The compound FexNb1-xSe3, which has been prepared in the form of single crystals and powders, only forms in a narrow range of stoichiometry near x=14. The crystal structure of NbSe3 is radically modified by the addition of iron and contains four chains of metal atoms per unit cell, rather than six, as in the pure material. The resistance of Fe0.25Nb0.75Se3 rises by nine orders of magnitude as the temperature is lowered from 120 to 2.8 K, although at room temperature the resistivity is comparable to pure NbSe3. At temperatures below 19 K, the resistance rise is reasonable well described by the expression Cexp(T0T)14, characteristic of a Mott or Anderson type of metal-insulator transition. X-ray studies show the formation of an incommensurate charge-density-wave superlattice below 1/4 140 K. This can enhance the metal-insulator transition and indicates that the Fermi-surface instability is an extremely dominant feature in compounds of the NbSe3 type. The absence of a superlattice at room temperature indicates that the iron is randomly substituted in either two or four of the Nb-atom chains.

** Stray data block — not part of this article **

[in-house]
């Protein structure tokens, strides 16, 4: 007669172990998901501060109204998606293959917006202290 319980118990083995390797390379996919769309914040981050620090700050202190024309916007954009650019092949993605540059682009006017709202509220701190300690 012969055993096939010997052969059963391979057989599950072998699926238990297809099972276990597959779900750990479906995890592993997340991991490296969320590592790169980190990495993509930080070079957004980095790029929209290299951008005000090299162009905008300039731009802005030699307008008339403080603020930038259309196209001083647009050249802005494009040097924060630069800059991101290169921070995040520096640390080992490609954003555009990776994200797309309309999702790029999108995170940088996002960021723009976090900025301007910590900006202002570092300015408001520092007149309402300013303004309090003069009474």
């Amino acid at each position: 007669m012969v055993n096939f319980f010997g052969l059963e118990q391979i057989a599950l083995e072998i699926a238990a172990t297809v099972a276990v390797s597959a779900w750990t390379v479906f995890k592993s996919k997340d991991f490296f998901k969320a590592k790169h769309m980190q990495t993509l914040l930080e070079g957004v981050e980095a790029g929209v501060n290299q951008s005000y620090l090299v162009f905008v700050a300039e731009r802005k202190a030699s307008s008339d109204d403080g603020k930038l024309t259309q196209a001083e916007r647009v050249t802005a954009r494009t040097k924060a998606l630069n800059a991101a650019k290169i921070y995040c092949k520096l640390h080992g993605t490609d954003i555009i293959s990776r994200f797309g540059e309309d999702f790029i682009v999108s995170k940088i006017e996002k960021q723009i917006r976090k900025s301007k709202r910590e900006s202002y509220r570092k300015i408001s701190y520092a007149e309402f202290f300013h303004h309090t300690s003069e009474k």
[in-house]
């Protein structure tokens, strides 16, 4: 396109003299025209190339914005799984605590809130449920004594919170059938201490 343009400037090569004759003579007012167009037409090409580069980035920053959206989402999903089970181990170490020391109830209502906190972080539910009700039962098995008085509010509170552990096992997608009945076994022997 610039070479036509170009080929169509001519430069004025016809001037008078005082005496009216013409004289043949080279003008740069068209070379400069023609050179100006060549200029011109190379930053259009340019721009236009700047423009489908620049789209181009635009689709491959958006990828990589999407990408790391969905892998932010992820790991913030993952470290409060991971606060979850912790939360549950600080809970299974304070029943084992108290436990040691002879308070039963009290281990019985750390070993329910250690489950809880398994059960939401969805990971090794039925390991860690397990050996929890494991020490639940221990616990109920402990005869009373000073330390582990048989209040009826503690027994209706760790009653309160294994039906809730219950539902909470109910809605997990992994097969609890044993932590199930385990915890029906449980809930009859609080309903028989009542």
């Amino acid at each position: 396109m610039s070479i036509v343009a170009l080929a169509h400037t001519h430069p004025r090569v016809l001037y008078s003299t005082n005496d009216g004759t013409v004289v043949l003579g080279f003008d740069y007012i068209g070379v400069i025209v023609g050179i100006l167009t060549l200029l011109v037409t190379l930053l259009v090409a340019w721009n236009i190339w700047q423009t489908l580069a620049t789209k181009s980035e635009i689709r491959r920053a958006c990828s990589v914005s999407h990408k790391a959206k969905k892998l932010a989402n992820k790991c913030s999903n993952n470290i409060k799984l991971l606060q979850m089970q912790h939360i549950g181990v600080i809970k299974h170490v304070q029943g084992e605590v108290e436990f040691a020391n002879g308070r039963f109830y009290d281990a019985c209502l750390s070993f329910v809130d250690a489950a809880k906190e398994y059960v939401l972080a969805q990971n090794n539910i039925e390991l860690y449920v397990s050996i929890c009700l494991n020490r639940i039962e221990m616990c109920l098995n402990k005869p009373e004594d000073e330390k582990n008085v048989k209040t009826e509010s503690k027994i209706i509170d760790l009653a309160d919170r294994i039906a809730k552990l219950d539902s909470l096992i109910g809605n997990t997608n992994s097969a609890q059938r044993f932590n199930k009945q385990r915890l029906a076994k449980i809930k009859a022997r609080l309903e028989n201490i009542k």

All Science Journal Classification (ASJC) codes
- Condensed Matter Physics